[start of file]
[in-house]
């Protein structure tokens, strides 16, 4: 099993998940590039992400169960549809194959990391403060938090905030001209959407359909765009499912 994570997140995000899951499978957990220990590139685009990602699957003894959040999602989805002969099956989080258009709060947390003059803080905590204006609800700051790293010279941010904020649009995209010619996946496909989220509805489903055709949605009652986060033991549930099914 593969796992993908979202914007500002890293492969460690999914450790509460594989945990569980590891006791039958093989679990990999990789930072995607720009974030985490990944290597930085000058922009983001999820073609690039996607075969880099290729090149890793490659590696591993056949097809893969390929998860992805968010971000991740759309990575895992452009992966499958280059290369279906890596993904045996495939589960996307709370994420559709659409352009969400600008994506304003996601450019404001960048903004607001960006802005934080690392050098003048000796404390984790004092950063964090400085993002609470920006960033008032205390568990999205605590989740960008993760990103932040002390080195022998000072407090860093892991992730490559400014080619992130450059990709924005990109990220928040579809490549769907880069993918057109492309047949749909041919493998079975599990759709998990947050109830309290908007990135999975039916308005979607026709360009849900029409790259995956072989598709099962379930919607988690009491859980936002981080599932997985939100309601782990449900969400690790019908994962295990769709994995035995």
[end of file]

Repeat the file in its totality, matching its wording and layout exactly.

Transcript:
[in-house]
């Protein structure tokens, strides 16, 4: 099993998940590039992400169960549809194959990391403060938090905030001209959407359909765009499912 994570997140995000899951499978957990220990590139685009990602699957003894959040999602989805002969099956989080258009709060947390003059803080905590204006609800700051790293010279941010904020649009995209010619996946496909989220509805489903055709949605009652986060033991549930099914 593969796992993908979202914007500002890293492969460690999914450790509460594989945990569980590891006791039958093989679990990999990789930072995607720009974030985490990944290597930085000058922009983001999820073609690039996607075969880099290729090149890793490659590696591993056949097809893969390929998860992805968010971000991740759309990575895992452009992966499958280059290369279906890596993904045996495939589960996307709370994420559709659409352009969400600008994506304003996601450019404001960048903004607001960006802005934080690392050098003048000796404390984790004092950063964090400085993002609470920006960033008032205390568990999205605590989740960008993760990103932040002390080195022998000072407090860093892991992730490559400014080619992130450059990709924005990109990220928040579809490549769907880069993918057109492309047949749909041919493998079975599990759709998990947050109830309290908007990135999975039916308005979607026709360009849900029409790259995956072989598709099962379930919607988690009491859980936002981080599932997985939100309601782990449900969400690790019908994962295990769709994995035995």